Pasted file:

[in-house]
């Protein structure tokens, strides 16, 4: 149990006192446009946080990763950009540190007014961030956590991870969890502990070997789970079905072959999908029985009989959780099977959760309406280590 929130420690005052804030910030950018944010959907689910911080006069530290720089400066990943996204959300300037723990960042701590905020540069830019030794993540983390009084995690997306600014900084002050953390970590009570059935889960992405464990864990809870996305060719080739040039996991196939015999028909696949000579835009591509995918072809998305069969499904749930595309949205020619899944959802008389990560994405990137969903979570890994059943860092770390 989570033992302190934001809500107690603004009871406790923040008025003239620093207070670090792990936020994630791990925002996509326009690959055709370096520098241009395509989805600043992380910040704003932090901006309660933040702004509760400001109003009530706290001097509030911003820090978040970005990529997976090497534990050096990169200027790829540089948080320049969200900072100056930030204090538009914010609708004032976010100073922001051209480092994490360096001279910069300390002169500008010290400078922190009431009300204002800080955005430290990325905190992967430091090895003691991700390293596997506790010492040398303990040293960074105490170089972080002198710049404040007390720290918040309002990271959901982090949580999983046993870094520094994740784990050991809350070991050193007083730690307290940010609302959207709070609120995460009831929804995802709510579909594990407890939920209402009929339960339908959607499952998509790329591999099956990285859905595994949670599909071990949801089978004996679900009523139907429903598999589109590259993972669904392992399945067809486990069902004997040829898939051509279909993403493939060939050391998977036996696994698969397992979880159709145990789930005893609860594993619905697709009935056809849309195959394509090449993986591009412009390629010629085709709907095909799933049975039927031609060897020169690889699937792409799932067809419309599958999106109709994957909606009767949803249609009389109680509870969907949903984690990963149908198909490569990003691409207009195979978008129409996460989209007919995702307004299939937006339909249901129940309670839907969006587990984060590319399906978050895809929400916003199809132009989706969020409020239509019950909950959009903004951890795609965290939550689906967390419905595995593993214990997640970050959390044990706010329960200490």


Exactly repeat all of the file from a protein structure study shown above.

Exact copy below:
[in-house]
């Protein structure tokens, strides 16, 4: 149990006192446009946080990763950009540190007014961030956590991870969890502990070997789970079905072959999908029985009989959780099977959760309406280590 929130420690005052804030910030950018944010959907689910911080006069530290720089400066990943996204959300300037723990960042701590905020540069830019030794993540983390009084995690997306600014900084002050953390970590009570059935889960992405464990864990809870996305060719080739040039996991196939015999028909696949000579835009591509995918072809998305069969499904749930595309949205020619899944959802008389990560994405990137969903979570890994059943860092770390 989570033992302190934001809500107690603004009871406790923040008025003239620093207070670090792990936020994630791990925002996509326009690959055709370096520098241009395509989805600043992380910040704003932090901006309660933040702004509760400001109003009530706290001097509030911003820090978040970005990529997976090497534990050096990169200027790829540089948080320049969200900072100056930030204090538009914010609708004032976010100073922001051209480092994490360096001279910069300390002169500008010290400078922190009431009300204002800080955005430290990325905190992967430091090895003691991700390293596997506790010492040398303990040293960074105490170089972080002198710049404040007390720290918040309002990271959901982090949580999983046993870094520094994740784990050991809350070991050193007083730690307290940010609302959207709070609120995460009831929804995802709510579909594990407890939920209402009929339960339908959607499952998509790329591999099956990285859905595994949670599909071990949801089978004996679900009523139907429903598999589109590259993972669904392992399945067809486990069902004997040829898939051509279909993403493939060939050391998977036996696994698969397992979880159709145990789930005893609860594993619905697709009935056809849309195959394509090449993986591009412009390629010629085709709907095909799933049975039927031609060897020169690889699937792409799932067809419309599958999106109709994957909606009767949803249609009389109680509870969907949903984690990963149908198909490569990003691409207009195979978008129409996460989209007919995702307004299939937006339909249901129940309670839907969006587990984060590319399906978050895809929400916003199809132009989706969020409020239509019950909950959009903004951890795609965290939550689906967390419905595995593993214990997640970050959390044990706010329960200490």